That said, comparing it on a by the drink basis like one might do when deciding if they want an ocean cruise All You Can Drink plan, assuming we would “buy” the exact same number of beverages as we consumed on the Silver Spirits plan, it comes out about even. You can do the math on a per-drink basis pretty easily. Viking has a sample bar menu on their website (click here to see) but two things to consider: You already get a good draft beer, regional house wines and soft drinks during meal times (wether you eat or not) and in that part of the world you can buy a good bottle of wine for between €12 and €20 each. That said, we probably drank a couple bottles of wine a day, some bottled beer, soft drinks, coffee drinks and bottled water that would add up to €300 in a week fairly easily.

To compare the Silver Spirits Plan to an Ocean Cruise All You Can Drink plan is really not fair though.  On the ocean cruise plan users still have to show their cruise card to take advantage of it, and rightfully so; there are thousands of people on board and the big ship lines have to control it somehow.  On the river cruise ship with 190 total passengers, the crew knows everyone by name, who has the plan and who does not, usually by the end of the first day.  Also, there is an educational element of the Silver Spirits plan that can be very interesting to the culturally curious clientele that we find aboard Viking River Cruises.

Finally, and I don’t believe there is a better way to say this so I’m just going to let you have it because being frank about such things is how we go here:  A river cruise in general costs more and the €300 extra for this plan is probably not a big splash in the bucket for the typical river cruise passengers.  To the people who book the $399 week-long Caribbean cruise, $40+ per person per day, is a comparatively huge sum to pay, only justified by those who have done the math and came out ahead.

Viking Explorers Suite - 34

Not The Top Digs, But Our Favorite So Far
“What about your cabin?” asked Robert B, “What category cabin did you have and how did you like it?”

This time we tried a Category AA two-room suite and it was absolutely perfect.  The first room served well as an office for me, enabling me to work while Lisa slept undisturbed in the totally separate bedroom.  I got a lot more done that way as opposed to sneaking out of a single room cabin to go work somewhere else   The amenities in this suite are considerable too.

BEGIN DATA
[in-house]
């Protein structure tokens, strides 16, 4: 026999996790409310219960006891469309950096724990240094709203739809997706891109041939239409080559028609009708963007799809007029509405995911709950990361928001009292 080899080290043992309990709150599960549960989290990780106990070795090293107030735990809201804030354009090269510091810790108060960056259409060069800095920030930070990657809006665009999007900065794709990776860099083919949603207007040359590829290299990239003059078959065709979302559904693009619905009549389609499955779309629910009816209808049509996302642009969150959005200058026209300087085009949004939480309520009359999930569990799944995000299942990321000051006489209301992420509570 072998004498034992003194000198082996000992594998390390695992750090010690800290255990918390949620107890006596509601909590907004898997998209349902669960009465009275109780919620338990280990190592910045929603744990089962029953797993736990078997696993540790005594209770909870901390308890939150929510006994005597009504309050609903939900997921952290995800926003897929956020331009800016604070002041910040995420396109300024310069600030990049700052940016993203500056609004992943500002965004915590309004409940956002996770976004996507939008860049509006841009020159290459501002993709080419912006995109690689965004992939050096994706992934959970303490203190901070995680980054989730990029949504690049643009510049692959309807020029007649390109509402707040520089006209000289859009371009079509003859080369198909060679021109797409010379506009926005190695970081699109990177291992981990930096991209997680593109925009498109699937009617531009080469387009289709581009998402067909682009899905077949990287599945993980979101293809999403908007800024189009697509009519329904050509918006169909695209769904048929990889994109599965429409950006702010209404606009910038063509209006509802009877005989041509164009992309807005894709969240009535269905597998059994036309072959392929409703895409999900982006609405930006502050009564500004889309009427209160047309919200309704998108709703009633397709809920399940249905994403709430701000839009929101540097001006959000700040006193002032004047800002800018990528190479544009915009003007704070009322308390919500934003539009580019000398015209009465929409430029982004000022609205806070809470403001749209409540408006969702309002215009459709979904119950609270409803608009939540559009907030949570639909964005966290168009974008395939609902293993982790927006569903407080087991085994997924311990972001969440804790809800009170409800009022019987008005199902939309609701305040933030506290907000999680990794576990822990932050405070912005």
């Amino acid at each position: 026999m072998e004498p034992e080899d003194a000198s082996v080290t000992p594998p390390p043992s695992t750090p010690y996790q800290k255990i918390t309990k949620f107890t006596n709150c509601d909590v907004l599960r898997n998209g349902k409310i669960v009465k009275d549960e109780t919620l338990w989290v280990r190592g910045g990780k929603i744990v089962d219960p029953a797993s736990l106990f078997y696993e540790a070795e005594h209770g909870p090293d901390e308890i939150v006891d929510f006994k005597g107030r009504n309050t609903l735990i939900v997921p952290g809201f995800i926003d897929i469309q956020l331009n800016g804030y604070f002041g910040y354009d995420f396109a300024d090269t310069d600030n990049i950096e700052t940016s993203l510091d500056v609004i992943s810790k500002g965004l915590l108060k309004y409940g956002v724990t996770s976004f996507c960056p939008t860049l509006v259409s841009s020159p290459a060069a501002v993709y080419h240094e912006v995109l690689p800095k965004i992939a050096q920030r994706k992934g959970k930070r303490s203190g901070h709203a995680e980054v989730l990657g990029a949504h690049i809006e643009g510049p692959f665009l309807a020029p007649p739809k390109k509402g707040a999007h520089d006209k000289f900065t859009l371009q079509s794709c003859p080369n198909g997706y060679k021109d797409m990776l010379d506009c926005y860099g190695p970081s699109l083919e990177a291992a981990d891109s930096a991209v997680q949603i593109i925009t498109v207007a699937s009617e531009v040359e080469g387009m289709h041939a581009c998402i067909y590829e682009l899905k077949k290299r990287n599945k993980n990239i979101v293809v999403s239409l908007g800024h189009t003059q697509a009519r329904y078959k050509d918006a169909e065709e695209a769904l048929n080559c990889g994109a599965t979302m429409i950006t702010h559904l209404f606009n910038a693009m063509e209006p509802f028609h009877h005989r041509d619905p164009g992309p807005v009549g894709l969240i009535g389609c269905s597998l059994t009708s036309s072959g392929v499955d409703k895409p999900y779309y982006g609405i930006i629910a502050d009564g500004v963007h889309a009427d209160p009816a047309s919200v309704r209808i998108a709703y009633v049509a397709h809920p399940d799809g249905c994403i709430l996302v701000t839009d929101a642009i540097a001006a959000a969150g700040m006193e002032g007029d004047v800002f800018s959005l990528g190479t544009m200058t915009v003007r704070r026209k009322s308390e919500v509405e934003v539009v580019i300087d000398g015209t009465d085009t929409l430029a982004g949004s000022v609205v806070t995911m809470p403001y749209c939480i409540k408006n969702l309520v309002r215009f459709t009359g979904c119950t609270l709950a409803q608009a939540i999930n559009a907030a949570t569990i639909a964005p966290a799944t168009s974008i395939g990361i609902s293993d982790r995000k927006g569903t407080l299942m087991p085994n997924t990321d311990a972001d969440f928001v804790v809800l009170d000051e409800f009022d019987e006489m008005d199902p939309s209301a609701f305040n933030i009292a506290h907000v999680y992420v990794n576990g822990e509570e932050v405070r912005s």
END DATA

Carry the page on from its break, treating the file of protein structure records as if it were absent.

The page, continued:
• Two flat screen televisions with CNN, BBC, MSNBC, ESPN and more along with first-run and itinerary-specific programming that includes films, audio playlists and Viking’s own videos. Downton Abbey fans can start with season one and watch every episode up to the current season…although I am not sure how anyone has time to do it.
  • Mini Refrigerator that holds full size wine bottles
  • Fresh Fruit, refreshed as needed
  • Two phones, one in each room
  • A wonderful lighting control system that allows a wide range of lighting options.
  • A Sofa, chair, coffee tables and stackable side tables in the main room along with a desk and reading lamps.
  • Master bedroom closet with drawer and hanging storage plus extra storage under the bed and in night stands.
  • A bathroom to die for with heated floors, mirrors, full size walk in shower and huge beach-sized towels with robes available on request
  • Llocitane bath products, Verbena scented.
  • A balcony that runs the width of the main room and a French balcony that runs the width of the bedroom

Last summer, on Viking’s Grand European Tour, I had one of the two Explorer Suites and loved every minute of it.  Still, while the bedroom part does close off from the rest of the space, the Category AA two-room suite worked better for all of the above reasons.

We have also been in standard balcony cabins which are quite nice too.  Frankly though, I would like to try one of the Category F staterooms with a large picture window instead of the balcony.  Reason: We truly never use the balcony and it has been my experience that most river cruise travelers don’t.  There are just too many other places to be and the balcony, while nice, is not all that big anyway.  Well, except for that Explorer Suite which has a wraparound balcony to die for and a bathroom better than a lot of 4-star hotels.  Also, when scenic cruising on the river, like in Alaska, the place to be is on the sun deck, in the ship’s panoramic lounge or forward open-air Aquavit Terrace where we can see both sides of the ship at the same time.  Stay in your cabin and you miss half the show.

More questions and answers later this week.

Did you miss any part of our Viking Portraits of Southern France journey?  Here’s a recap of our daily posts:

Pre-Cruise

During the Event

Check these online sources for more of what we experienced on our Portraits of Southern France itinerary: